* The world recovering, but unevenly
More than one year on, the Coronavirus disease of 2019 (COVID-19) pandemic continues to dominate our lives. Despite the successful development of vaccines, the end of the pandemic is not yet in sight. The number of cases continues to increase in all regions, with daily infection rates reaching new records in April. The roll-out of vaccinations has begun in many parts of the world, yet distribution and access vary greatly. This puts everyone at risk, as it allows for the virus to mutate and generate new variants. Moreover, the uneven access will likely lead to stark differences in the ability of countries to recover from this crisis and, hence, to deepening inequalities.
As countries and the international community design recovery policies to help build resilient and more inclusive and sustainable economies, up-to-date data are critical. This website aims to contribute to this endeavour. It provides a broad selection of data on the impact of the COVID-19 pandemic on trade and development, reflecting the situation as at 31 March 2021. The information serves as an updated supplement to the publication Impact of the COVID-19 Pandemic on Trade and Development: Transitioning to a New Normal, issued in November 2020. Previous indicators are complemented by new data where relevant and available, notably, data on the roll-out of vaccinations.1 Key messages are highlighted to provide an overview.
COVID-19 cases and deaths
The pandemic is far from over. In every region of the world, the underlying trend is of increasing rates of infection
In 2020, the equivalent of 255 million full-time jobs was lost due to the pandemic. Irrespective of region or income group, women have been affected by employment losses to a greater extent than men.
The pandemic has had negative consequences for human development. In 2020, the human development index declined for the first time since its introduction.
Extreme poverty estimates for 2020 and 2021 have had to be revised upwards. Extreme poverty is expected to increase in particular in South Asia.
Official development assistance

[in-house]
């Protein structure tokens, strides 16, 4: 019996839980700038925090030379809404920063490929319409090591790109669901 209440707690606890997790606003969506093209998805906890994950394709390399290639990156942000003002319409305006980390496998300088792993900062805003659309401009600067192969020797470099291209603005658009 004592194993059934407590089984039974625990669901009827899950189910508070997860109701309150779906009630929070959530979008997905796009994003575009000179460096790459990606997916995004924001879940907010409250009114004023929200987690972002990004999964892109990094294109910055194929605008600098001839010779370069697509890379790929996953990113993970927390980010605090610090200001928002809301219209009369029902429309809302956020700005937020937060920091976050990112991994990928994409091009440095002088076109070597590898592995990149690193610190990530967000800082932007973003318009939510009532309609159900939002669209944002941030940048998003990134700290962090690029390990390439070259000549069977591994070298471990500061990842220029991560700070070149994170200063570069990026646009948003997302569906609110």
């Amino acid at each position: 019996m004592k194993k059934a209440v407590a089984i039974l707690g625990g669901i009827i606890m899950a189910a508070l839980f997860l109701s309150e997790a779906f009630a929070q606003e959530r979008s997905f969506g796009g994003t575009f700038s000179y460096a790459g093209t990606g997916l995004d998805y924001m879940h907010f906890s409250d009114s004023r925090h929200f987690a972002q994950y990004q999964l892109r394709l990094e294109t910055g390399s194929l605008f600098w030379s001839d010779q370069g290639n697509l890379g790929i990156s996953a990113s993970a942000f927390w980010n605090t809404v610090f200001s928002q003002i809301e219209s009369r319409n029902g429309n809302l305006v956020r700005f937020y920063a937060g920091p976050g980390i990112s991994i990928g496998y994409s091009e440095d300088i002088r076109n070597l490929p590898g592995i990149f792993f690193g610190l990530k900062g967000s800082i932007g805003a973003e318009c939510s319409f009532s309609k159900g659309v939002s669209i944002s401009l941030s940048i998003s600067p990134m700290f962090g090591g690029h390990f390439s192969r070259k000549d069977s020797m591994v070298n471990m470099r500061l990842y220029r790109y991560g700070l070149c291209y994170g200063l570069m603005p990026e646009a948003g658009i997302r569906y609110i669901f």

Contrary to expectations, in 2020, total ODA provided through the Development Assistance Committee rose to its highest level to date, yet this increase did not compensate for the magnitude of contractions in other resource flows.
DSSI has delivered more than $5 billion in debt relief to more than 40 eligible countries but not all eligible countries have participated in the initiative and many are in debt distress or at a high risk of debt distress.
In 2020, FDI fell by 42 per cent, with Europe and North America recording the steepest declines. This decline, especially in Goals-relevant sectors, is of particular concern in developing countries, including the least developed countries.
After steep declines in the first half of 2020, global merchandise and services trade bounced back in the third quarter of 2020, and this trend continues. Services, however, continue to lag behind, due to the impacts on the tourism and travel industry.
Trade policy instruments were frequently used to restrict exports and facilitate the imports of essential goods. However, given the negative repercussions on supply chains, States have terminated nearly 40 per cent of trade-restricting measures.
Tourism has taken a heavy toll, with losses in the industry at 11 times the losses experienced during the global financial crisis of 2008/09.
Container ship port calls are in many regions back to pre-pandemic numbers or higher. Demand for commercial air traffic continues to be depressed.
Global manufacturing output showed signs of recovery in the second half of 2020 but is uneven across industries and country groupings.
In February 2021, the index of all commodity groups was 14 per cent higher than the level directly before the pandemic. The recovery of the economy in China and its strong demand for imports is the key driver of price increases.
Stock prices of technology companies
Contrary to during the first months of the pandemic, the stock prices of most leading technology companies no longer outpace broad market indices, indicating that the growth of online activities may have been priced in.
Small and medium-sized enterprises
Greenhouse gas emissions
The pandemic has led to the greatest reduction in carbon dioxide emissions since the Second World War II (-5.8 per cent in 2020) but this is not enough to meet the targets in the Paris Agreement.